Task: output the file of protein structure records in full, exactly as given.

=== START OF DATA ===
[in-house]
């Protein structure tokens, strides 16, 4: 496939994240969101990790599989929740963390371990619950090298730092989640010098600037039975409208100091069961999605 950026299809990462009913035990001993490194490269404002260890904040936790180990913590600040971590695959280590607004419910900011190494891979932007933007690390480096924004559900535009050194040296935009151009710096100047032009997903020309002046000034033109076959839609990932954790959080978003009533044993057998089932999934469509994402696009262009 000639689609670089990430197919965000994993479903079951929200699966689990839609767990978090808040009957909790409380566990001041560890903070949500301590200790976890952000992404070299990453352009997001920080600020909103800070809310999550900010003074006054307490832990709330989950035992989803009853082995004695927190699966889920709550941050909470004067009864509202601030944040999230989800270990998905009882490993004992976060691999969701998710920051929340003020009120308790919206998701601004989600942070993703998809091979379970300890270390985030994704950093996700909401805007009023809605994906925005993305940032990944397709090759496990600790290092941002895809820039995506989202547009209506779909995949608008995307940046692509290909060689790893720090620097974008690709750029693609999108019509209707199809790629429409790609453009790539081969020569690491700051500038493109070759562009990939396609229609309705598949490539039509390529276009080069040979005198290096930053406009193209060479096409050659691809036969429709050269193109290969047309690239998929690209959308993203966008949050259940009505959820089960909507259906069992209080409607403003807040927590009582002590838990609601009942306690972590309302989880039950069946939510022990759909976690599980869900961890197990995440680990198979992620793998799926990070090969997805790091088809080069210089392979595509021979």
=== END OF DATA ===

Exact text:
[in-house]
């Protein structure tokens, strides 16, 4: 496939994240969101990790599989929740963390371990619950090298730092989640010098600037039975409208100091069961999605 950026299809990462009913035990001993490194490269404002260890904040936790180990913590600040971590695959280590607004419910900011190494891979932007933007690390480096924004559900535009050194040296935009151009710096100047032009997903020309002046000034033109076959839609990932954790959080978003009533044993057998089932999934469509994402696009262009 000639689609670089990430197919965000994993479903079951929200699966689990839609767990978090808040009957909790409380566990001041560890903070949500301590200790976890952000992404070299990453352009997001920080600020909103800070809310999550900010003074006054307490832990709330989950035992989803009853082995004695927190699966889920709550941050909470004067009864509202601030944040999230989800270990998905009882490993004992976060691999969701998710920051929340003020009120308790919206998701601004989600942070993703998809091979379970300890270390985030994704950093996700909401805007009023809605994906925005993305940032990944397709090759496990600790290092941002895809820039995506989202547009209506779909995949608008995307940046692509290909060689790893720090620097974008690709750029693609999108019509209707199809790629429409790609453009790539081969020569690491700051500038493109070759562009990939396609229609309705598949490539039509390529276009080069040979005198290096930053406009193209060479096409050659691809036969429709050269193109290969047309690239998929690209959308993203966008949050259940009505959820089960909507259906069992209080409607403003807040927590009582002590838990609601009942306690972590309302989880039950069946939510022990759909976690599980869900961890197990995440680990198979992620793998799926990070090969997805790091088809080069210089392979595509021979």